- Economic growth stable, but consumer, business spending drop.
- Consumer plans to buy a vehicle fall.
- House-buying intent rises but little inventory available.
The year of wild cards continued with a momentous Friday leaving us with mounting concerns about the coronavirus, stock market declines resulting in net declines for the year, Great Britain separating from the European Union, and the impeachment trial heading for a vote.
It was also a week filled with new and important economic data.
Stable growth: The first GDP estimates for 2019’s fourth quarter were released indicating stable growth with the third quarter, although the growth was supported by a substantial decline in imports. The concerning trends in the GDP data were that consumer spending growth continued to decelerate and business investment was negative for the third quarter in a row.
Fed holds line: Inflation has been low, which also boosted the reported real GDP growth. With low inflation and a strong labor market, the Fed kept monetary policy parked as expected. Even though they left rates unchanged, bond yields fell this week almost like a cut in rates. The 10-year U.S. Treasury fell 17 basis points this week and is down now more than 40 basis points for the year. The decline in longer-term yields has resulted in portions of the yield curve inverting again.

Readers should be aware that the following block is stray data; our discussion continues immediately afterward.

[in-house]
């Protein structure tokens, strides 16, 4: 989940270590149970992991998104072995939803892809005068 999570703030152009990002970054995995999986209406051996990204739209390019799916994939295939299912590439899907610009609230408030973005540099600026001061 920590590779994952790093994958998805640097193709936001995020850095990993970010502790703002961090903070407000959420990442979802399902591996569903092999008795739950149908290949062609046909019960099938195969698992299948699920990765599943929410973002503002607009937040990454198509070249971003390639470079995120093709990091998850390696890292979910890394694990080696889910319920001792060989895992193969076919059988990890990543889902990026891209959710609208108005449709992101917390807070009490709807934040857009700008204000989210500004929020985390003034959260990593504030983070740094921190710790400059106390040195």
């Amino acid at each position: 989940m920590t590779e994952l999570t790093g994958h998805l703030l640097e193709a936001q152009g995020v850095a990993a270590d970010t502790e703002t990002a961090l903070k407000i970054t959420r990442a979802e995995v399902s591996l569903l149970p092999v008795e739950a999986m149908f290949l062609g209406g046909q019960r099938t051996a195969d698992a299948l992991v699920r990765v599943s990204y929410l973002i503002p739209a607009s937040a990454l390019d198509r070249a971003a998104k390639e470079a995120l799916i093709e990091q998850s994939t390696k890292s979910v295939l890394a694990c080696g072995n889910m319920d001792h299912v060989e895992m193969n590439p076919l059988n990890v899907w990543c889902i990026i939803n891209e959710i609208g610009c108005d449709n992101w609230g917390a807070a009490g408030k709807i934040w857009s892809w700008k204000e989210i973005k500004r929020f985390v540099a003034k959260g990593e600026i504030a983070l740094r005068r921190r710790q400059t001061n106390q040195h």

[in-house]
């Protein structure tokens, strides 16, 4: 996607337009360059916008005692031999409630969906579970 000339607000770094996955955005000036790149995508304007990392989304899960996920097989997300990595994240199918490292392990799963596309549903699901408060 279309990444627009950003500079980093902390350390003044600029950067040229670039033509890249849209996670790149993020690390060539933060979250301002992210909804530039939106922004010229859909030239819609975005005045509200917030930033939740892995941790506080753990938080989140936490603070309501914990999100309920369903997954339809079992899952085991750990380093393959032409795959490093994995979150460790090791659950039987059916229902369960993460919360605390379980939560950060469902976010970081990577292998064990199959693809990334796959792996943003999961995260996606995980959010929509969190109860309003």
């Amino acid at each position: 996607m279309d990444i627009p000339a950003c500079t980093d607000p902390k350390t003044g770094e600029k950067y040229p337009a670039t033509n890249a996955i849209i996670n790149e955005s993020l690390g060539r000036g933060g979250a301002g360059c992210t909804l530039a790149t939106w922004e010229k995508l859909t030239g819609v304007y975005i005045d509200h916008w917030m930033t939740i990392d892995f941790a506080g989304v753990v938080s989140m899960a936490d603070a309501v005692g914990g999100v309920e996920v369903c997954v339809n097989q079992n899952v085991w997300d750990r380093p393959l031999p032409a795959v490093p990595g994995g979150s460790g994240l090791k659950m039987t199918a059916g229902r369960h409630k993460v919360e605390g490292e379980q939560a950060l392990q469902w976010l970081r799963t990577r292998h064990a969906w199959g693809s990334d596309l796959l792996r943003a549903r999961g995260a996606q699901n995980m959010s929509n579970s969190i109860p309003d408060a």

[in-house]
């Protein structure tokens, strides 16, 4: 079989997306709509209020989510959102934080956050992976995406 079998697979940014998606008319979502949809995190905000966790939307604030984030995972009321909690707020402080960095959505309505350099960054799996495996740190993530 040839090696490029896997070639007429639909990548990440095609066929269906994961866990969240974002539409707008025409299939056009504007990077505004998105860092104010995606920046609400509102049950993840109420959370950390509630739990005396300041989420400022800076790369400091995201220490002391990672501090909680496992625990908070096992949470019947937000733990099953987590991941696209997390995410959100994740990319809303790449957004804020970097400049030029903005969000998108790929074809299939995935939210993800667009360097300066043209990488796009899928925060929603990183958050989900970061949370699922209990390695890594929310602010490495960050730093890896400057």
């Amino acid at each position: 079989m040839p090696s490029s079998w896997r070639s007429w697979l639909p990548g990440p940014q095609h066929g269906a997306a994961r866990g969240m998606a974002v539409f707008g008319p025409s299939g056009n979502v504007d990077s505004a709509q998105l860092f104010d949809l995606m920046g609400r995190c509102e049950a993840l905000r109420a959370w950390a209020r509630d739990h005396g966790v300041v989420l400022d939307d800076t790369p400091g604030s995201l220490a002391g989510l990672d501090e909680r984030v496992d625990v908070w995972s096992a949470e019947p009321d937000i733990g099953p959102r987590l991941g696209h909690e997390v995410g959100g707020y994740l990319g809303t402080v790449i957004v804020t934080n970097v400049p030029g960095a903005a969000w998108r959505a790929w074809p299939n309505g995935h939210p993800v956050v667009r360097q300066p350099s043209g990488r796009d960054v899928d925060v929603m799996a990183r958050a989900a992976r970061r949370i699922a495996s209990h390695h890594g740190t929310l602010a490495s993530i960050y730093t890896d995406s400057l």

Consumers spend less: Personal income and spending data for December saw income growth and spending growth slowing again. Consumers continue to spend more on interest payments despite the decline in interest rates in 2019.
Vehicle purchase plans fall: Consumer confidence increased in January, but the survey data were collected while the news was upbeat following the U.S.-China Phase 1 Trade deal signing but before the coronavirus outbreak. Even with the increase in confidence, plans to purchase a vehicle declined.
House buying plans rise: Plans to buy a house increased modestly but are lower than last year. New and pending home sales in December disappointed but home sales remain up year over year. The biggest issue for the housing market is lack of supply.
Looking ahead: This week we will get consumer credit data for December, and the employment report and new-vehicle sales for January.